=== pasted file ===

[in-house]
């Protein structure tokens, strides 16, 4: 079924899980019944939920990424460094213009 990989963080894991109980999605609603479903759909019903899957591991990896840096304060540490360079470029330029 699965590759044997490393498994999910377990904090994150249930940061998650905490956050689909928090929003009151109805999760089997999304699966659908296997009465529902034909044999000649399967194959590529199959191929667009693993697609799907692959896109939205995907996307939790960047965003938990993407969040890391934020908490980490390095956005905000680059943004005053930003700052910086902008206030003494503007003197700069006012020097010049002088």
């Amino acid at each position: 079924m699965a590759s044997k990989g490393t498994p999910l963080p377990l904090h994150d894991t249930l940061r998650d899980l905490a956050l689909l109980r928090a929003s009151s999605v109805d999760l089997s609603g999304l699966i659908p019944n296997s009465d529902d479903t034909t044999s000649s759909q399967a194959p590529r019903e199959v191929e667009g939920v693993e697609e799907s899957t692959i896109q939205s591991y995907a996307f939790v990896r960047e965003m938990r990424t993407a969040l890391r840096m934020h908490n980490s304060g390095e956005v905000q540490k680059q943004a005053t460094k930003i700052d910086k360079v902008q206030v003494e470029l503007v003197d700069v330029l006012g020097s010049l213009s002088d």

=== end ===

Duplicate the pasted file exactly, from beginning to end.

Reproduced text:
[in-house]
């Protein structure tokens, strides 16, 4: 079924899980019944939920990424460094213009 990989963080894991109980999605609603479903759909019903899957591991990896840096304060540490360079470029330029 699965590759044997490393498994999910377990904090994150249930940061998650905490956050689909928090929003009151109805999760089997999304699966659908296997009465529902034909044999000649399967194959590529199959191929667009693993697609799907692959896109939205995907996307939790960047965003938990993407969040890391934020908490980490390095956005905000680059943004005053930003700052910086902008206030003494503007003197700069006012020097010049002088």
């Amino acid at each position: 079924m699965a590759s044997k990989g490393t498994p999910l963080p377990l904090h994150d894991t249930l940061r998650d899980l905490a956050l689909l109980r928090a929003s009151s999605v109805d999760l089997s609603g999304l699966i659908p019944n296997s009465d529902d479903t034909t044999s000649s759909q399967a194959p590529r019903e199959v191929e667009g939920v693993e697609e799907s899957t692959i896109q939205s591991y995907a996307f939790v990896r960047e965003m938990r990424t993407a969040l890391r840096m934020h908490n980490s304060g390095e956005v905000q540490k680059q943004a005053t460094k930003i700052d910086k360079v902008q206030v003494e470029l503007v003197d700069v330029l006012g020097s010049l213009s002088d």